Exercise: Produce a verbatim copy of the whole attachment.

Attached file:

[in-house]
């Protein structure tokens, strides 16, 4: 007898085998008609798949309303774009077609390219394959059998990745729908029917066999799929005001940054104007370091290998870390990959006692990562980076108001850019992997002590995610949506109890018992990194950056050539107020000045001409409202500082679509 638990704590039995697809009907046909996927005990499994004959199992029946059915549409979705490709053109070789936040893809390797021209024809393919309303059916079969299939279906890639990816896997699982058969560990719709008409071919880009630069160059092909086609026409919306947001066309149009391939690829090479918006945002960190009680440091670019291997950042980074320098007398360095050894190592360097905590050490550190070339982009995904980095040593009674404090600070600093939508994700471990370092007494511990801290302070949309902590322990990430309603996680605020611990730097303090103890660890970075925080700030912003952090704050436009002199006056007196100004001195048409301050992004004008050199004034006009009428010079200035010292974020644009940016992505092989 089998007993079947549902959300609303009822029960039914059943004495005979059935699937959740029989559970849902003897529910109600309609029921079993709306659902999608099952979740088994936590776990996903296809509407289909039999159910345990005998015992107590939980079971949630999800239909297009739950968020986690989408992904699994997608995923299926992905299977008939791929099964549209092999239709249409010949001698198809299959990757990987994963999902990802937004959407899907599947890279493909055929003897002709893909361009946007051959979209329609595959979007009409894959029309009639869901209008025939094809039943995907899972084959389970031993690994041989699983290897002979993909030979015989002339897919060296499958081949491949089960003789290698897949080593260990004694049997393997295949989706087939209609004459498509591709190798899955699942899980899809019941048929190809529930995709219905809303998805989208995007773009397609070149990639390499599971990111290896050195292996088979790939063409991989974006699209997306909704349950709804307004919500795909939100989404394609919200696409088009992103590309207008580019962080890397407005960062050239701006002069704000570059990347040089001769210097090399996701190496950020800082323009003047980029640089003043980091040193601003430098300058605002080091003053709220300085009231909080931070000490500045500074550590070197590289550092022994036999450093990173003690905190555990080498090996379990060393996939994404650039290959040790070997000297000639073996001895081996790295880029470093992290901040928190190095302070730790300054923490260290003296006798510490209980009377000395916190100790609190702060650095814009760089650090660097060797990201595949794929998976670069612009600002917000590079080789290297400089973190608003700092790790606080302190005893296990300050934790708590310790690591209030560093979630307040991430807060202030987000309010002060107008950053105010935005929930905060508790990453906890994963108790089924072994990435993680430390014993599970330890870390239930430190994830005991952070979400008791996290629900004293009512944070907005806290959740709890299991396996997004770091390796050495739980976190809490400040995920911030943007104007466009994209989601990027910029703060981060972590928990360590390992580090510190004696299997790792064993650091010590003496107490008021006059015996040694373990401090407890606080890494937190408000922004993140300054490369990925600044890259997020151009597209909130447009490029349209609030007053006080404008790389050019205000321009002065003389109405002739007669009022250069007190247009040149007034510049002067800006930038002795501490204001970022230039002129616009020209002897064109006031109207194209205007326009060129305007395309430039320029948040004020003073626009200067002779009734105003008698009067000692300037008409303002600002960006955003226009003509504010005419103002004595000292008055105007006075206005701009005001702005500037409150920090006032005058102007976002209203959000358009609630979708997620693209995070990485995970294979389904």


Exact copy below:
[in-house]
């Protein structure tokens, strides 16, 4: 007898085998008609798949309303774009077609390219394959059998990745729908029917066999799929005001940054104007370091290998870390990959006692990562980076108001850019992997002590995610949506109890018992990194950056050539107020000045001409409202500082679509 638990704590039995697809009907046909996927005990499994004959199992029946059915549409979705490709053109070789936040893809390797021209024809393919309303059916079969299939279906890639990816896997699982058969560990719709008409071919880009630069160059092909086609026409919306947001066309149009391939690829090479918006945002960190009680440091670019291997950042980074320098007398360095050894190592360097905590050490550190070339982009995904980095040593009674404090600070600093939508994700471990370092007494511990801290302070949309902590322990990430309603996680605020611990730097303090103890660890970075925080700030912003952090704050436009002199006056007196100004001195048409301050992004004008050199004034006009009428010079200035010292974020644009940016992505092989 089998007993079947549902959300609303009822029960039914059943004495005979059935699937959740029989559970849902003897529910109600309609029921079993709306659902999608099952979740088994936590776990996903296809509407289909039999159910345990005998015992107590939980079971949630999800239909297009739950968020986690989408992904699994997608995923299926992905299977008939791929099964549209092999239709249409010949001698198809299959990757990987994963999902990802937004959407899907599947890279493909055929003897002709893909361009946007051959979209329609595959979007009409894959029309009639869901209008025939094809039943995907899972084959389970031993690994041989699983290897002979993909030979015989002339897919060296499958081949491949089960003789290698897949080593260990004694049997393997295949989706087939209609004459498509591709190798899955699942899980899809019941048929190809529930995709219905809303998805989208995007773009397609070149990639390499599971990111290896050195292996088979790939063409991989974006699209997306909704349950709804307004919500795909939100989404394609919200696409088009992103590309207008580019962080890397407005960062050239701006002069704000570059990347040089001769210097090399996701190496950020800082323009003047980029640089003043980091040193601003430098300058605002080091003053709220300085009231909080931070000490500045500074550590070197590289550092022994036999450093990173003690905190555990080498090996379990060393996939994404650039290959040790070997000297000639073996001895081996790295880029470093992290901040928190190095302070730790300054923490260290003296006798510490209980009377000395916190100790609190702060650095814009760089650090660097060797990201595949794929998976670069612009600002917000590079080789290297400089973190608003700092790790606080302190005893296990300050934790708590310790690591209030560093979630307040991430807060202030987000309010002060107008950053105010935005929930905060508790990453906890994963108790089924072994990435993680430390014993599970330890870390239930430190994830005991952070979400008791996290629900004293009512944070907005806290959740709890299991396996997004770091390796050495739980976190809490400040995920911030943007104007466009994209989601990027910029703060981060972590928990360590390992580090510190004696299997790792064993650091010590003496107490008021006059015996040694373990401090407890606080890494937190408000922004993140300054490369990925600044890259997020151009597209909130447009490029349209609030007053006080404008790389050019205000321009002065003389109405002739007669009022250069007190247009040149007034510049002067800006930038002795501490204001970022230039002129616009020209002897064109006031109207194209205007326009060129305007395309430039320029948040004020003073626009200067002779009734105003008698009067000692300037008409303002600002960006955003226009003509504010005419103002004595000292008055105007006075206005701009005001702005500037409150920090006032005058102007976002209203959000358009609630979708997620693209995070990485995970294979389904």